A General History and Collection of Voyages and Travels, Volume 11 eBook

Robert Kerr (writer)
This eBook from the Gutenberg Project consists of approximately 783 pages of information about A General History and Collection of Voyages and Travels, Volume 11.
to have found these in the continent or islands proposed to be discovered by Roggewein.  This also accounts for the extraordinary heat and violence of the Dutch East India Company, against those who were engaged on the present expedition, and is the true secret of the dispute so warmly carried on by the two Companies, and so wisely decided by the States-General.  When the Dutch East India Company persecuted and destroyed Le Maire for his voyage of discovery, under pretence of interfering within their exclusive boundaries, the government did not interfere, because at that time the power of the East India Company was of the highest importance to the state:  But, as the government of Holland became better established, and especially since a share in the public administration has been acquired by such as are conversant in trade, the concerns of the East India Company have been viewed in a new light.  The first who explained this matter clearly was that consummate statesman and true patriot, John de Witte, whose words are most worthy the attention of the reader.

[Footnote 5:  A long, indistinct, and uninteresting account of this project is here omitted, which Harris alleges might have transferred the whole commerce of Europe to the Dutch, but for which opinion he advances no substantial reasons, or rather none at all.—­E.]

“When the East India Company had attained to a certain extent of power and grandeur, its interests came not only to clash with, but grew absolutely opposite to those of the country.  For, whereas the advantage of the nation consists in the increase of manufactures, commerce, and freight of ships; the interests of the Company are to promote the sale of foreign manufactures, and that with the smallest extent of traffic and navigation that can be contrived.  Hence, if the East India Company can gain more by importing Japan cloths, India quilts, carpets, and chintzes, than by raw silk; or, if the Company, by creating an artificial scarcity of nutmegs, mace, cloves, cinnamon, and other spices, can raise their price so as to gain as much profit by the sale of 100 tons, as it would otherwise gain by the sale of 1000 tons, we are not to expect that it will import raw silks, or be at the expence of transporting 1000 tons of spice; though the former would assist and encourage our manufactures at home, and the latter would increase our navigation.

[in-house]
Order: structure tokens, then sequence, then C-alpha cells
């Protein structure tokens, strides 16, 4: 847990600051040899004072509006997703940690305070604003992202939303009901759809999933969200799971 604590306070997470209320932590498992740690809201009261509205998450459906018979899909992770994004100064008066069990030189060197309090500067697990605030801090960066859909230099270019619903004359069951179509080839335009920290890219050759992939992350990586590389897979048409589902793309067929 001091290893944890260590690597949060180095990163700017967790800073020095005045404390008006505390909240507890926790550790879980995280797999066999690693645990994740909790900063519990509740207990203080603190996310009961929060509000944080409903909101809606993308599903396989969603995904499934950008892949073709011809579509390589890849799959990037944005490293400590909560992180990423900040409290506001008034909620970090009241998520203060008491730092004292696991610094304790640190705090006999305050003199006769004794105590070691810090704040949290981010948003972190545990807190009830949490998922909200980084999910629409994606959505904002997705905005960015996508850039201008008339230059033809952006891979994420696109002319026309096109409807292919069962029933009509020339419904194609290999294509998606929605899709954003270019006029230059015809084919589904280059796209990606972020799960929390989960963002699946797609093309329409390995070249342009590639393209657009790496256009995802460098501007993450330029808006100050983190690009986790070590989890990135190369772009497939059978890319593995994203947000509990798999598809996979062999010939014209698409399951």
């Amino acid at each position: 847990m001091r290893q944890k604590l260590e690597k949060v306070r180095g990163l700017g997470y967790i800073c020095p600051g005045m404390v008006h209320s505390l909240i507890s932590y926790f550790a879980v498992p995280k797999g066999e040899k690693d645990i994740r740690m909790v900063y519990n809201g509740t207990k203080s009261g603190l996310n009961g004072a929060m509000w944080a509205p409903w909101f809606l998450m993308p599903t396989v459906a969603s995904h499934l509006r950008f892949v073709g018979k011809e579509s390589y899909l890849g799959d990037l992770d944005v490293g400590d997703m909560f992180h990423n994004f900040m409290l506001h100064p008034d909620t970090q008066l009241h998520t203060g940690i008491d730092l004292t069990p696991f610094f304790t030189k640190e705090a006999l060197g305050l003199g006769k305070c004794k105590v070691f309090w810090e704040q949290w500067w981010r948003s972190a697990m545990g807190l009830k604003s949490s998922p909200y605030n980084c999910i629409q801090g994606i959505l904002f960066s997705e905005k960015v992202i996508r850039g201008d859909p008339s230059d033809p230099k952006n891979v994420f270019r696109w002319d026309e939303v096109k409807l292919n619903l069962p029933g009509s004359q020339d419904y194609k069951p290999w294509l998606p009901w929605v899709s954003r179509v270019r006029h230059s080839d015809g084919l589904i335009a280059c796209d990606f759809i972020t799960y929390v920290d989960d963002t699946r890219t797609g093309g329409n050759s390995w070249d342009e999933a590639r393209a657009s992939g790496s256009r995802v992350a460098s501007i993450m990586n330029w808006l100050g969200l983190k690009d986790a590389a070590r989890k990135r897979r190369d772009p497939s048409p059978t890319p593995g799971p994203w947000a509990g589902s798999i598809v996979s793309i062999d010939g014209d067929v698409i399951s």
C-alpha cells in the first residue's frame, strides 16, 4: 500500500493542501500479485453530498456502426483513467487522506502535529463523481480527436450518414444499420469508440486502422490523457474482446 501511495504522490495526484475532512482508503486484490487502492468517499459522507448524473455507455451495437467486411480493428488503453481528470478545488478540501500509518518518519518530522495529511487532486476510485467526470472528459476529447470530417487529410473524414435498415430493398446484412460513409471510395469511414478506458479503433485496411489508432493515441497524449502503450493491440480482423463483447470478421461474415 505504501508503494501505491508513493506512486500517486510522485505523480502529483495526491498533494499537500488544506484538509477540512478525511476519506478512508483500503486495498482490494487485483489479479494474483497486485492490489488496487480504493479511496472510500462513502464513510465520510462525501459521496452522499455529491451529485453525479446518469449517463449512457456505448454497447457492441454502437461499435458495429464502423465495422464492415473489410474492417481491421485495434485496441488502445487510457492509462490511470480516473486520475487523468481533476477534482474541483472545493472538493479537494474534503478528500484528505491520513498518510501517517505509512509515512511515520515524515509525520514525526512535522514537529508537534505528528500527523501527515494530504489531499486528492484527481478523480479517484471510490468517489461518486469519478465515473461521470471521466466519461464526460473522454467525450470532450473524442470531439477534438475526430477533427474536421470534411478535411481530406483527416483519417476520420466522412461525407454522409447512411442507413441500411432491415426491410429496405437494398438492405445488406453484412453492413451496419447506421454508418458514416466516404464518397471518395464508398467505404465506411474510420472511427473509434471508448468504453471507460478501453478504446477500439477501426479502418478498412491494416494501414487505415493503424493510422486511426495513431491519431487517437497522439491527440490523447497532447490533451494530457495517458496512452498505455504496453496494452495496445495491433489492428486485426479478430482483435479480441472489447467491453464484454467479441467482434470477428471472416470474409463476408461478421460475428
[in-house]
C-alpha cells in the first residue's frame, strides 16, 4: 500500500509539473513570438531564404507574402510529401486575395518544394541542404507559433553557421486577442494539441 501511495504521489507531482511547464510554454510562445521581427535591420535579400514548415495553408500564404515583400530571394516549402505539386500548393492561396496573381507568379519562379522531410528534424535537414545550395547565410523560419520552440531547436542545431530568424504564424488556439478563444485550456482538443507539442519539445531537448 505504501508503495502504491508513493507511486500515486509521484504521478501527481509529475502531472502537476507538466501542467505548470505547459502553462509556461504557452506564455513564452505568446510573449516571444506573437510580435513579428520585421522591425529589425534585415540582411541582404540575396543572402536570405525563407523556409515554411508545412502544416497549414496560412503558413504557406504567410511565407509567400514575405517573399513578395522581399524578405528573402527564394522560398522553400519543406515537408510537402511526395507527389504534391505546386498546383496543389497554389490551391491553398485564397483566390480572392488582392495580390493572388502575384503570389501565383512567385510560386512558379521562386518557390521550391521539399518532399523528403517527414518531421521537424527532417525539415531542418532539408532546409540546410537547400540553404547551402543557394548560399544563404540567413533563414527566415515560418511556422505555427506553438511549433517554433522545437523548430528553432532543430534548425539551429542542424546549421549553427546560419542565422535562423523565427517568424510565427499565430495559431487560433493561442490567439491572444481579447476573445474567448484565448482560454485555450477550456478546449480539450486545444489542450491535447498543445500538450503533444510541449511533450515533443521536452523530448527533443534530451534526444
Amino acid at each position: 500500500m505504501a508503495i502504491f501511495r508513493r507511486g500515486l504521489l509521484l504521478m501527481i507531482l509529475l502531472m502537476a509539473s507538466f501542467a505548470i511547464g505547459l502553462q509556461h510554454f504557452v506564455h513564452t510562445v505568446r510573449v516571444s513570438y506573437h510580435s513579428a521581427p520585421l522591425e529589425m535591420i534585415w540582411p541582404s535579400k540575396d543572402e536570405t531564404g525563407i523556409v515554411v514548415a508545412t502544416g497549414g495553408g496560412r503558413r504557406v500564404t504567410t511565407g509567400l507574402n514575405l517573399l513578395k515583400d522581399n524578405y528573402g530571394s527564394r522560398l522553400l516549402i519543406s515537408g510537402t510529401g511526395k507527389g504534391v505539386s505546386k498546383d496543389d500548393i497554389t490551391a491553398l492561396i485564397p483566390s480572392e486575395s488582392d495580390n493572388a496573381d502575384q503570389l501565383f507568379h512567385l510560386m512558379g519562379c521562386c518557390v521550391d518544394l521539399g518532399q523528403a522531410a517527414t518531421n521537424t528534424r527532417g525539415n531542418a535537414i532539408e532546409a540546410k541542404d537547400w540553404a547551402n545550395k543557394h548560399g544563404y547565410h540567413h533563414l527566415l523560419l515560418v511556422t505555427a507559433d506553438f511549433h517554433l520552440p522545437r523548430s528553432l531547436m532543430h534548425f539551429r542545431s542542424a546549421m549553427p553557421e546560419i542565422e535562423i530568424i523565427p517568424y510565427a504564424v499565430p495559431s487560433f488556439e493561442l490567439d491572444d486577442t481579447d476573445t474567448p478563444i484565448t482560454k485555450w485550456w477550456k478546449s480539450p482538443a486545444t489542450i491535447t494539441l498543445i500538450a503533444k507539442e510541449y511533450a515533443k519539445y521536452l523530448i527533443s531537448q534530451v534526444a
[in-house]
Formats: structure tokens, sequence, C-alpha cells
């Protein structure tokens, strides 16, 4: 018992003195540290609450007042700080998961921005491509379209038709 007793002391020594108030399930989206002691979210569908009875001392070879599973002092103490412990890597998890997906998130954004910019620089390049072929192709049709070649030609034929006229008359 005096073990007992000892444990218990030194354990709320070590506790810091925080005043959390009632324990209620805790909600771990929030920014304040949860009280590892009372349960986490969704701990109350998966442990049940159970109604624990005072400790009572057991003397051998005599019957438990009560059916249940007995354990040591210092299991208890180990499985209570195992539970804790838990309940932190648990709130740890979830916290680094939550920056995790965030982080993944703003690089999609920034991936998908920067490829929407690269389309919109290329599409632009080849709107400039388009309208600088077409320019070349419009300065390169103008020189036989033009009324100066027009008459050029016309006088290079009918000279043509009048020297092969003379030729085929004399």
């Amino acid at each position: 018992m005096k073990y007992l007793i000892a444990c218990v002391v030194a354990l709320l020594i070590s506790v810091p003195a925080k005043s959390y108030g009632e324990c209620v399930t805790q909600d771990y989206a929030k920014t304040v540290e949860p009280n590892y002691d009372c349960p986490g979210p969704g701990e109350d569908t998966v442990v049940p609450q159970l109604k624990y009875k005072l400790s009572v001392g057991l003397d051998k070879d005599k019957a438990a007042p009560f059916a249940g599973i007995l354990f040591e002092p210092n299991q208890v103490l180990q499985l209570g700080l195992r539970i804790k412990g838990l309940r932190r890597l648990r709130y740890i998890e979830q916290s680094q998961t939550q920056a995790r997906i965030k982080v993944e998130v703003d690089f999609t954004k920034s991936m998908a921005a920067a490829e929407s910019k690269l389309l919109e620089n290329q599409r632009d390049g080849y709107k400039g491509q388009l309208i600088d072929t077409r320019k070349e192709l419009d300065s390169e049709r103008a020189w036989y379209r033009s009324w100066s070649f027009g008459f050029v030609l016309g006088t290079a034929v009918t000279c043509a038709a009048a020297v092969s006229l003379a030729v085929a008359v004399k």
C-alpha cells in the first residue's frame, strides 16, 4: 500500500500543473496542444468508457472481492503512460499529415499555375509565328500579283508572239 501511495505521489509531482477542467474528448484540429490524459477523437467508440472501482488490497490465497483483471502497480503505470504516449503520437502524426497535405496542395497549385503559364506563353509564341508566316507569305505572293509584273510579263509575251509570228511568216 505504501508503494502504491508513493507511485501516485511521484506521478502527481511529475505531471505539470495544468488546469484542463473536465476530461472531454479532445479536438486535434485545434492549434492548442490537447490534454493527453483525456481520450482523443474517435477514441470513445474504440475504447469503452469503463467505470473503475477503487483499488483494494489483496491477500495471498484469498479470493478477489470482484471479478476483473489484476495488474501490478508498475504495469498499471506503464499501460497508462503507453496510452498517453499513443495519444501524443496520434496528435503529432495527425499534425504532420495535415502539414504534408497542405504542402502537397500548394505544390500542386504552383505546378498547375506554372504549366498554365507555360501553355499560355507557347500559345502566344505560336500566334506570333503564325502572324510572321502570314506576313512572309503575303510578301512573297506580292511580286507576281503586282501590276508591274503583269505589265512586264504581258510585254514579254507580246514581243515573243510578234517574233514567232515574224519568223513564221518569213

This chain of reasoning is so plain, and so evidently agrees with the interests of all nations, as well as with those of Holland, that it is impossible for any unprejudiced person not to discern that all exclusive companies destroy, instead of promoting, the commerce of the countries in which they are established.  The same great statesman already quoted observes, “That the more any country extends its foreign conquests, the more of its stock must necessarily be spent, for the preservation and defence of these conquests:  And consequently, by how much the greater are its dominions, so much the less is that company able to prosecute the trade, for the promotion of which it was erected."[6]—­Harris.

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A General History and Collection of Voyages and Travels, Volume 11 from Project Gutenberg. Public domain.
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